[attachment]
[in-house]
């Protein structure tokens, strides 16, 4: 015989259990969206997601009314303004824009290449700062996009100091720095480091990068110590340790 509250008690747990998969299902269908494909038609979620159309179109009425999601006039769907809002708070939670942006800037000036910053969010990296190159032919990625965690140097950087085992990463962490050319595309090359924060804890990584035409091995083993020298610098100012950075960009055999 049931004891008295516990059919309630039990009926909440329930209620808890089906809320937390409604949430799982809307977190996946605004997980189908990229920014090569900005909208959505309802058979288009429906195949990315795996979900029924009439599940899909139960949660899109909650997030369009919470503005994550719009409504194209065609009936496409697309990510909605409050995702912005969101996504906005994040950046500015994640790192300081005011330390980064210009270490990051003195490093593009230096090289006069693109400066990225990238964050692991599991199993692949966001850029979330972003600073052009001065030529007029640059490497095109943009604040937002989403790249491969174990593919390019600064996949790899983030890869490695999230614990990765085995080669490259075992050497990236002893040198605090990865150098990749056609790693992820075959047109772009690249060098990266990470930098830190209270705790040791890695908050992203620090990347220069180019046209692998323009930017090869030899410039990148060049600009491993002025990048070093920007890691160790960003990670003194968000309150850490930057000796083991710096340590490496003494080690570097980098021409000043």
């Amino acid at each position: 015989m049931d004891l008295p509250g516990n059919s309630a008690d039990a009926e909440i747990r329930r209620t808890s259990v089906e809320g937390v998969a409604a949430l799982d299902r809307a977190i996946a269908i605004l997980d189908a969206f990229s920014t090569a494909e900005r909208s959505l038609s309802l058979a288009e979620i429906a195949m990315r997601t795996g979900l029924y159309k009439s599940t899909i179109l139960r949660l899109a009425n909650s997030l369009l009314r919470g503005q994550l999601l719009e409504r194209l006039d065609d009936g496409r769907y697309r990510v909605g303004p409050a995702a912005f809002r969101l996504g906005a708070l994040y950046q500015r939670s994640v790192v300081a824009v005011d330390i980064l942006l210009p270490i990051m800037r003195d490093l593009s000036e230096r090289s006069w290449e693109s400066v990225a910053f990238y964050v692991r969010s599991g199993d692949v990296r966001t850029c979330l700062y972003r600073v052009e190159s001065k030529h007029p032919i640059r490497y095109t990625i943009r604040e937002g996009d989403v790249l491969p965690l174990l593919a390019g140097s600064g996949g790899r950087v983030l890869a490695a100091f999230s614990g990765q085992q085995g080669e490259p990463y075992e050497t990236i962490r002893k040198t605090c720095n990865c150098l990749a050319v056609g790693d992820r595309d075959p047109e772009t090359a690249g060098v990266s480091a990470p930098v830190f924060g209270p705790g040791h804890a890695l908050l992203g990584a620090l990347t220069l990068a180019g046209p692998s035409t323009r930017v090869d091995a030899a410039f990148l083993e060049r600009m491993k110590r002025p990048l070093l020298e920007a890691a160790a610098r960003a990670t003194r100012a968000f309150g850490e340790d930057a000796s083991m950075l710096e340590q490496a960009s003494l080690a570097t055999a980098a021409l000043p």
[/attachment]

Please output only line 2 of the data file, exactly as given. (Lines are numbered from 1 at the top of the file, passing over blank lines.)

């Protein structure tokens, strides 16, 4: 015989259990969206997601009314303004824009290449700062996009100091720095480091990068110590340790 509250008690747990998969299902269908494909038609979620159309179109009425999601006039769907809002708070939670942006800037000036910053969010990296190159032919990625965690140097950087085992990463962490050319595309090359924060804890990584035409091995083993020298610098100012950075960009055999 049931004891008295516990059919309630039990009926909440329930209620808890089906809320937390409604949430799982809307977190996946605004997980189908990229920014090569900005909208959505309802058979288009429906195949990315795996979900029924009439599940899909139960949660899109909650997030369009919470503005994550719009409504194209065609009936496409697309990510909605409050995702912005969101996504906005994040950046500015994640790192300081005011330390980064210009270490990051003195490093593009230096090289006069693109400066990225990238964050692991599991199993692949966001850029979330972003600073052009001065030529007029640059490497095109943009604040937002989403790249491969174990593919390019600064996949790899983030890869490695999230614990990765085995080669490259075992050497990236002893040198605090990865150098990749056609790693992820075959047109772009690249060098990266990470930098830190209270705790040791890695908050992203620090990347220069180019046209692998323009930017090869030899410039990148060049600009491993002025990048070093920007890691160790960003990670003194968000309150850490930057000796083991710096340590490496003494080690570097980098021409000043």